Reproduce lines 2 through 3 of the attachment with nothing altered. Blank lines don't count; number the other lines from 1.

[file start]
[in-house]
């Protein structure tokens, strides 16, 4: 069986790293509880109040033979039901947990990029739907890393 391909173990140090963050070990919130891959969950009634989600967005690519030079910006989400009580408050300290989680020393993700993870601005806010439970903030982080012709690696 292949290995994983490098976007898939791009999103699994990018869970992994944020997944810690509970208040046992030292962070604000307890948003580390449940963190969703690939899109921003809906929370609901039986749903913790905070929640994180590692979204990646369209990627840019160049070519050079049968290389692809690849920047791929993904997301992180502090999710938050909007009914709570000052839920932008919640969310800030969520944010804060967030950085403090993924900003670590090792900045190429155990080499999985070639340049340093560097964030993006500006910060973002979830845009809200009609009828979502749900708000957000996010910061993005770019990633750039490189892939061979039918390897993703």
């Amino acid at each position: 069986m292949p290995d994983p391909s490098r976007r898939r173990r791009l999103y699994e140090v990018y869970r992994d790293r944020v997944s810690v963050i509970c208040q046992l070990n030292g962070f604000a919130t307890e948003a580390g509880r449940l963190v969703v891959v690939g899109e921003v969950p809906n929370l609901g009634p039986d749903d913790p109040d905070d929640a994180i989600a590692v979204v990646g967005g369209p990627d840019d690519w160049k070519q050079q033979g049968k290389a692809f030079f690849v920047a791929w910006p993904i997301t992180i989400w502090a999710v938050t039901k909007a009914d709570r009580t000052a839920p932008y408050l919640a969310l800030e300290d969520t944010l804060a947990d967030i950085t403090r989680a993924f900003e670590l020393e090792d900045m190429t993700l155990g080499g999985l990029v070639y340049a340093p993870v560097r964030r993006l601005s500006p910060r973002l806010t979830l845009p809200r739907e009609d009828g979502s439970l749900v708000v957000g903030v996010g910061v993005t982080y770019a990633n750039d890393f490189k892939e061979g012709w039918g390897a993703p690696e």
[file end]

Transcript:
């Protein structure tokens, strides 16, 4: 069986790293509880109040033979039901947990990029739907890393 391909173990140090963050070990919130891959969950009634989600967005690519030079910006989400009580408050300290989680020393993700993870601005806010439970903030982080012709690696 292949290995994983490098976007898939791009999103699994990018869970992994944020997944810690509970208040046992030292962070604000307890948003580390449940963190969703690939899109921003809906929370609901039986749903913790905070929640994180590692979204990646369209990627840019160049070519050079049968290389692809690849920047791929993904997301992180502090999710938050909007009914709570000052839920932008919640969310800030969520944010804060967030950085403090993924900003670590090792900045190429155990080499999985070639340049340093560097964030993006500006910060973002979830845009809200009609009828979502749900708000957000996010910061993005770019990633750039490189892939061979039918390897993703």
């Amino acid at each position: 069986m292949p290995d994983p391909s490098r976007r898939r173990r791009l999103y699994e140090v990018y869970r992994d790293r944020v997944s810690v963050i509970c208040q046992l070990n030292g962070f604000a919130t307890e948003a580390g509880r449940l963190v969703v891959v690939g899109e921003v969950p809906n929370l609901g009634p039986d749903d913790p109040d905070d929640a994180i989600a590692v979204v990646g967005g369209p990627d840019d690519w160049k070519q050079q033979g049968k290389a692809f030079f690849v920047a791929w910006p993904i997301t992180i989400w502090a999710v938050t039901k909007a009914d709570r009580t000052a839920p932008y408050l919640a969310l800030e300290d969520t944010l804060a947990d967030i950085t403090r989680a993924f900003e670590l020393e090792d900045m190429t993700l155990g080499g999985l990029v070639y340049a340093p993870v560097r964030r993006l601005s500006p910060r973002l806010t979830l845009p809200r739907e009609d009828g979502s439970l749900v708000v957000g903030v996010g910061v993005t982080y770019a990633n750039d890393f490189k892939e061979g012709w039918g390897a993703p690696e």